With pen and paper: How creative routines strengthen the psyche

Home office, video conferences, online tutorials: our working world is increasingly digitally dominated. Not only in times of crisis, but also in normal, demanding everyday life, analogue, creative activities provide mental balance. 


Small gesture, big symbolic effect: One of the many current home office tips is that you should not simply close your laptop after you have finished working, but first shut it down completely. This is the only way to give the system a chance to sort itself out and start fresh again the next morning. What applies to computers applies even more to people: in times of massive digital stress on the one hand and painfully reduced opportunities for regeneration during lockdown on the other, we too must find opportunities to recharge in order to maintain our inner balance despite isolation and monotony.  

Zoom is booming - but so are puzzles, brushes and paper


And a quick gesture is not enough. On the contrary: the more virtual everyday life becomes, the greater the importance of real, physical activities seems to be, which can also take a little more time. This is suggested by figures from the last turbulent pandemic months. The video conferencing service Zoom, for example, reported an 88% increase in sales compared to the previous year 1. At the same time, providers from the analogue world also reported record-breaking results: game publishers increased their sales by a fifth, sales of puzzles increased by 32% worldwide 2, and in an evaluation of internet search queries, terms such as crossword puzzles, drawings and origami landed at the top of the rankings 3. All activities involving pens, brushes and paper have already achieved classic status - Faber-Castell registered an increase of over 300% in downloads of colouring templates and drawing instructions.

Being creative means being active


Whether cooking or colouring: What does handwork - in the literal sense of the word - give us? Is it a distraction, a relief for the stressed brain? Certainly, as anyone who has ever experienced flow while colouring in a mandala knows, that state of suspension in which thoughts flow. But it is more. Manual activities can strengthen us mentally in the long term - especially in situations where even the greatest mental effort cannot solve all the questions. 
"The need for control and self-determination is a basic human need," says German graduate psychologist Stefanie Gütlein from Breisach am Rhein. "For many, the loss of control felt due to the limitations of the Corona crisis is deeply frightening. Our personal options for exerting influence - such as avoiding contact and keeping our distance - are, after all, rather passive. It is all the more helpful to do something that can be brought about ourselves, because through creative work we come back into action." The feeling of being able to (co-)shape situations is generally considered the key to more serenity - in turbulent phases of a pandemic as well as in a less fearful, but often also very challenging everyday life. A new normality, which is now so often spoken of expectantly, should therefore ideally offer enough space for the psychologically so important creative work.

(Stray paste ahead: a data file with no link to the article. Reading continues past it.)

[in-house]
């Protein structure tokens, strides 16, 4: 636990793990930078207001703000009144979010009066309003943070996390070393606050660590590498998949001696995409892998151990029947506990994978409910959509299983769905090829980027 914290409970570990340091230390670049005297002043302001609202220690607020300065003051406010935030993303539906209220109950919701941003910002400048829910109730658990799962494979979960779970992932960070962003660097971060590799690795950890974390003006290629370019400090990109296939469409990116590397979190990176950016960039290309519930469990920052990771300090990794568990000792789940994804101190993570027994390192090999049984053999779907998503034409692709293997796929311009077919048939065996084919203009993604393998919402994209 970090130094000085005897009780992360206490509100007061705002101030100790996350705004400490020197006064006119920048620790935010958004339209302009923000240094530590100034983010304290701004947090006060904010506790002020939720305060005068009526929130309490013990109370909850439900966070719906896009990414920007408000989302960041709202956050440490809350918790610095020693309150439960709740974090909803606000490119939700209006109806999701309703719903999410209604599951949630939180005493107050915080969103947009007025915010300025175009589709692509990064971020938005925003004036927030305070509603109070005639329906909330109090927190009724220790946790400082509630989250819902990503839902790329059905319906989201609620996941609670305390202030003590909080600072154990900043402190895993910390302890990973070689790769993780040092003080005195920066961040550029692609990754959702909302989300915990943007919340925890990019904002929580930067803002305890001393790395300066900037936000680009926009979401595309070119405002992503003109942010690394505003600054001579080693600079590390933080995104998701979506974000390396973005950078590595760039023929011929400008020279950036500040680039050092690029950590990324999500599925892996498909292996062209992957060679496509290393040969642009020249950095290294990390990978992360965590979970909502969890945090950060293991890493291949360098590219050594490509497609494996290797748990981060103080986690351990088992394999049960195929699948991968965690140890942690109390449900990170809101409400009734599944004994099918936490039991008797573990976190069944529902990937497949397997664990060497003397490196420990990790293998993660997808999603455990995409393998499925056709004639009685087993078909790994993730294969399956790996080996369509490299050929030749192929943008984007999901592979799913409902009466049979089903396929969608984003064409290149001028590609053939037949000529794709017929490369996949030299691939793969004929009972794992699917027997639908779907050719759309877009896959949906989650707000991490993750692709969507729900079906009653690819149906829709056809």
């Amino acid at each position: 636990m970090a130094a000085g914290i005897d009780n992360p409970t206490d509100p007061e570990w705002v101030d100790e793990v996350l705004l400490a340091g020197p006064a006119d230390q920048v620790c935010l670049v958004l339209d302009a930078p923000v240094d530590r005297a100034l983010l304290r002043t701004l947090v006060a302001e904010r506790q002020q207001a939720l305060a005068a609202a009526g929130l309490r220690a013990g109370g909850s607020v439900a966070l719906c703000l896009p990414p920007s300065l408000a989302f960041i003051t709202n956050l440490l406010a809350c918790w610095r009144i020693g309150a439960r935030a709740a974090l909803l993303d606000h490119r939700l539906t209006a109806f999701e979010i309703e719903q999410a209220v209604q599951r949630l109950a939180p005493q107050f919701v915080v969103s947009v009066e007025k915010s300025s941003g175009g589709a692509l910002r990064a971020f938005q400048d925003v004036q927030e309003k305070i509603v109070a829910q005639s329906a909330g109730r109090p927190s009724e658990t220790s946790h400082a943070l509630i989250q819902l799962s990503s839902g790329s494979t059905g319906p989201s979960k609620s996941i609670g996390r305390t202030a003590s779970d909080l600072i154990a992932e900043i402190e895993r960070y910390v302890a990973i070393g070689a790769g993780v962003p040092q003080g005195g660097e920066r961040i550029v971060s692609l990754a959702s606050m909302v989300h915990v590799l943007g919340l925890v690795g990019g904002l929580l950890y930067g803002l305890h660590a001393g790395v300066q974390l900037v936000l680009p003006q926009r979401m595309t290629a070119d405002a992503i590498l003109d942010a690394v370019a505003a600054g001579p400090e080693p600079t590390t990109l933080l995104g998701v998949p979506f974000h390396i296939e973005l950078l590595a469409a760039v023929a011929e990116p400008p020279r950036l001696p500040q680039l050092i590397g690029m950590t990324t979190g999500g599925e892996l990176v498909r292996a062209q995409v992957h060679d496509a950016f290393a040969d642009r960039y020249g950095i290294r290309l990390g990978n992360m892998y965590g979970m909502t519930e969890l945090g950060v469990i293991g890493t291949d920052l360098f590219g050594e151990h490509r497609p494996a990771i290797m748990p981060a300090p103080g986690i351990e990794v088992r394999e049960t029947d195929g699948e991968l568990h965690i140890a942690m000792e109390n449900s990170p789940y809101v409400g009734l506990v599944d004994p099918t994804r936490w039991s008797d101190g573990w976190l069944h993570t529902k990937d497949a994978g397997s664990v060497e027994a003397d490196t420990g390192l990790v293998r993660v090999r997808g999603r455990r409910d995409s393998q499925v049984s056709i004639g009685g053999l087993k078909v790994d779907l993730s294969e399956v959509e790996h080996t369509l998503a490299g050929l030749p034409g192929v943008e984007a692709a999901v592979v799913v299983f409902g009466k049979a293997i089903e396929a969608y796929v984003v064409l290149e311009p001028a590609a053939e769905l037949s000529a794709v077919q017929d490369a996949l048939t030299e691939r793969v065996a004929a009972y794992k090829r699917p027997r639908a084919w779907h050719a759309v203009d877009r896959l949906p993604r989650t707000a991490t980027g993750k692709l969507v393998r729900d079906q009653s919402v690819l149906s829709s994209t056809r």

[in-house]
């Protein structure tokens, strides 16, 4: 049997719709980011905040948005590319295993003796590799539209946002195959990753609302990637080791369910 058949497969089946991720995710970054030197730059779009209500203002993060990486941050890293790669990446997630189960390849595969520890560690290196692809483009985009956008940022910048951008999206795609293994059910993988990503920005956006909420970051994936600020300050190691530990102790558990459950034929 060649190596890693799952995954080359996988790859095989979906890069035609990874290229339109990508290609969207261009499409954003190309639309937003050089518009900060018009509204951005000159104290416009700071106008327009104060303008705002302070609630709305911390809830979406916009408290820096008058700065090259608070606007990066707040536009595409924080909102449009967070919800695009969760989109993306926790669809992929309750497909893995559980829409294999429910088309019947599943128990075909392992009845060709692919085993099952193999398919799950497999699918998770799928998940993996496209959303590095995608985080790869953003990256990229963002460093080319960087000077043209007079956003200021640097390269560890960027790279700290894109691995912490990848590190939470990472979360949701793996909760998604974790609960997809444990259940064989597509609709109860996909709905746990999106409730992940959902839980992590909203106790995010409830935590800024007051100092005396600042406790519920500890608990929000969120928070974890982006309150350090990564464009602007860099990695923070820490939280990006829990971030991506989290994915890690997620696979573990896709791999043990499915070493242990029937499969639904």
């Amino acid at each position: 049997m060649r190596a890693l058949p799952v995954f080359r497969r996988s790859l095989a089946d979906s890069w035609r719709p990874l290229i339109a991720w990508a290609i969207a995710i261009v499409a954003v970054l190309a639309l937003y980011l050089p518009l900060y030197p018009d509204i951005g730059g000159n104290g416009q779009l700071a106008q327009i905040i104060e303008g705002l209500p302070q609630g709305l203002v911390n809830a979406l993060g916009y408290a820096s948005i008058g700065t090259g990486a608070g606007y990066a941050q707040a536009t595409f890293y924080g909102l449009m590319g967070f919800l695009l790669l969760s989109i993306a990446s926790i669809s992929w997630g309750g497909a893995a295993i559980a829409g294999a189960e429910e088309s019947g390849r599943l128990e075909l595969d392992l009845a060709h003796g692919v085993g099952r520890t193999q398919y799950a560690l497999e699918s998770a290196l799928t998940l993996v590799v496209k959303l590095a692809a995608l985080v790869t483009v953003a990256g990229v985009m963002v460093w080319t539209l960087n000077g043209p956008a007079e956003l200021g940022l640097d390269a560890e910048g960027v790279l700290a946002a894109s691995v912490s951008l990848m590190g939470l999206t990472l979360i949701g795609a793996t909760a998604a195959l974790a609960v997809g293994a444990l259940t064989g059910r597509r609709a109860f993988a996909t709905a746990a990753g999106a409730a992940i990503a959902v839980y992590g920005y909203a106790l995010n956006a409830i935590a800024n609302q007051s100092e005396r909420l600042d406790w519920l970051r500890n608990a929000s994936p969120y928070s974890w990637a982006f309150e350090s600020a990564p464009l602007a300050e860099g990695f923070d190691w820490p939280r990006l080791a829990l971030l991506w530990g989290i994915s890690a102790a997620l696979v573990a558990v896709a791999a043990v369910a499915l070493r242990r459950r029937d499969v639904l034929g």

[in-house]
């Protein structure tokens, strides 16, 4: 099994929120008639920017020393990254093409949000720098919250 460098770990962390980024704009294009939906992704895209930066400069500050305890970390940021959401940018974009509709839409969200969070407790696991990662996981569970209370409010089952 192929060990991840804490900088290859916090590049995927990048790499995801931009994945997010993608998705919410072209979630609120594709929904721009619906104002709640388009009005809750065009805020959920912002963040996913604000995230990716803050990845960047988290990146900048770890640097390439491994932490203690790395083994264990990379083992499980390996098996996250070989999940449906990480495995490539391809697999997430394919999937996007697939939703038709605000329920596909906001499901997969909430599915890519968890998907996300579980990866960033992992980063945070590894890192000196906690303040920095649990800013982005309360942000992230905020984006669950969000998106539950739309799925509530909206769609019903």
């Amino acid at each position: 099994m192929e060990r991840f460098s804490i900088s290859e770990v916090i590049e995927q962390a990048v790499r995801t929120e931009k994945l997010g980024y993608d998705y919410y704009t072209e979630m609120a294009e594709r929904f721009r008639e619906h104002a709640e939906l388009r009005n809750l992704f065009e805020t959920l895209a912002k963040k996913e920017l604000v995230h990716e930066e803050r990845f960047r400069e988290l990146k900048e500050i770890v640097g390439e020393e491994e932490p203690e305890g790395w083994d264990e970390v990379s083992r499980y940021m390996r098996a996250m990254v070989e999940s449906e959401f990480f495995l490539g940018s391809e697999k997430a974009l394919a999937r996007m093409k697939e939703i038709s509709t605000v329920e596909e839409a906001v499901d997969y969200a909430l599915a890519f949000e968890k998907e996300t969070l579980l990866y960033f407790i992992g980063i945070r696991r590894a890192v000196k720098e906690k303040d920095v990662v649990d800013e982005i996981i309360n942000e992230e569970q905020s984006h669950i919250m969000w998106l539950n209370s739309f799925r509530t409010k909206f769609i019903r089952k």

A must on the timetable: creative me-time

One line drawings encourage concentration. 
Self-efficacy, as the magic word in technical jargon is called, versus heteronomy: In order to be able to regularly experience oneself as an active personality, creative "me-time islands" must be consistently planned and implemented. Many people have noticed in recent months that this is not additional deadline stress - when they experienced the lockdown situation as deceleration despite all limitations and enjoyed pursuing old or new hobbies in peace. Whether it's the relaxing colouring in of an adult colouring book, a varied sketchnotes-style diary or concentration-boosting one line drawing: Since the first lockdown in spring 2020, many home office workers have firmly established such rituals in their daily routine because they no longer want to do without their positive effects.

Better relaxed than perfect


Such self-creations by no means have to be breathtaking works of art - they can also be a painted template. For the even, repetitive colouring of surfaces has just as relaxing an effect as the release from the pressure of having to create extraordinary works. To look at oneself and what one has created sympathetically: Therein lies the art now. "We should say goodbye to the demand to function as efficiently or perfectly as possible in these challenging times," says Stefanie Gütlein - a credo that ideally shapes not only our view of the hobby, but of our entire everyday life.

In order to make the commute even more structured in the future and to give more space to the so important recovery phases, the software developers have also become creative: The Teams conference platform will soon present the "virtual commute" function, which can be used to cover a fictitious work route. Another way to leave the home office behind, at least in perception - and arrive back at oneself. In the real world. 

( 1 Source: statista; 2 Source: Buchreport.de, 3 Source: Picodi) 

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